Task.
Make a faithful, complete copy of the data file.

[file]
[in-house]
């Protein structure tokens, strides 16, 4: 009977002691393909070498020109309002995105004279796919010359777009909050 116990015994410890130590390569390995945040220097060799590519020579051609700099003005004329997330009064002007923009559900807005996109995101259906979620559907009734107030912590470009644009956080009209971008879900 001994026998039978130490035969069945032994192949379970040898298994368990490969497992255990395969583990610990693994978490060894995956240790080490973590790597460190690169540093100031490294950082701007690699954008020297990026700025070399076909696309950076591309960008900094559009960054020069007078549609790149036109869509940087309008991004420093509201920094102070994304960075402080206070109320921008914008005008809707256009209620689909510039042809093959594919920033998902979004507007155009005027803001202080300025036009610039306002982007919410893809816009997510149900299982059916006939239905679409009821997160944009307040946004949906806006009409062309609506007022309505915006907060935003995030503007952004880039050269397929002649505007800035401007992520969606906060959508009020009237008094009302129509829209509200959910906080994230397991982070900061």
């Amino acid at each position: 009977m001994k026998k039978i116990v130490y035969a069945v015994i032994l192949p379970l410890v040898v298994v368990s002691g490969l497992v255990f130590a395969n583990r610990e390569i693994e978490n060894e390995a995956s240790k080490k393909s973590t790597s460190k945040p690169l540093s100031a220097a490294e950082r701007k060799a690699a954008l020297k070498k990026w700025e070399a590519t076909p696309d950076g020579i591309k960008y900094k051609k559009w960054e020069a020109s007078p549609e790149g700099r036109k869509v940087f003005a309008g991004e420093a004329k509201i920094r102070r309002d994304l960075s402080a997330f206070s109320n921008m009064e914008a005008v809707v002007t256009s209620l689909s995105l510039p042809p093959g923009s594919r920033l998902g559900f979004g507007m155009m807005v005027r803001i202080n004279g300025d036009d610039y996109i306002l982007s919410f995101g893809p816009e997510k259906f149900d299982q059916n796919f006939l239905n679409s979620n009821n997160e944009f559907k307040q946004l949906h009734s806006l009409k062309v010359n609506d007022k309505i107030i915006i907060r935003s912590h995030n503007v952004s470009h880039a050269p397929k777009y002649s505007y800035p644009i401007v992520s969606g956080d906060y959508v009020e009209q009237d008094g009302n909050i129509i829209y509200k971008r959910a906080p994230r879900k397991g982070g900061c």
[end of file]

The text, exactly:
[in-house]
């Protein structure tokens, strides 16, 4: 009977002691393909070498020109309002995105004279796919010359777009909050 116990015994410890130590390569390995945040220097060799590519020579051609700099003005004329997330009064002007923009559900807005996109995101259906979620559907009734107030912590470009644009956080009209971008879900 001994026998039978130490035969069945032994192949379970040898298994368990490969497992255990395969583990610990693994978490060894995956240790080490973590790597460190690169540093100031490294950082701007690699954008020297990026700025070399076909696309950076591309960008900094559009960054020069007078549609790149036109869509940087309008991004420093509201920094102070994304960075402080206070109320921008914008005008809707256009209620689909510039042809093959594919920033998902979004507007155009005027803001202080300025036009610039306002982007919410893809816009997510149900299982059916006939239905679409009821997160944009307040946004949906806006009409062309609506007022309505915006907060935003995030503007952004880039050269397929002649505007800035401007992520969606906060959508009020009237008094009302129509829209509200959910906080994230397991982070900061």
């Amino acid at each position: 009977m001994k026998k039978i116990v130490y035969a069945v015994i032994l192949p379970l410890v040898v298994v368990s002691g490969l497992v255990f130590a395969n583990r610990e390569i693994e978490n060894e390995a995956s240790k080490k393909s973590t790597s460190k945040p690169l540093s100031a220097a490294e950082r701007k060799a690699a954008l020297k070498k990026w700025e070399a590519t076909p696309d950076g020579i591309k960008y900094k051609k559009w960054e020069a020109s007078p549609e790149g700099r036109k869509v940087f003005a309008g991004e420093a004329k509201i920094r102070r309002d994304l960075s402080a997330f206070s109320n921008m009064e914008a005008v809707v002007t256009s209620l689909s995105l510039p042809p093959g923009s594919r920033l998902g559900f979004g507007m155009m807005v005027r803001i202080n004279g300025d036009d610039y996109i306002l982007s919410f995101g893809p816009e997510k259906f149900d299982q059916n796919f006939l239905n679409s979620n009821n997160e944009f559907k307040q946004l949906h009734s806006l009409k062309v010359n609506d007022k309505i107030i915006i907060r935003s912590h995030n503007v952004s470009h880039a050269p397929k777009y002649s505007y800035p644009i401007v992520s969606g956080d906060y959508v009020e009209q009237d008094g009302n909050i129509i829209y509200k971008r959910a906080p994230r879900k397991g982070g900061c």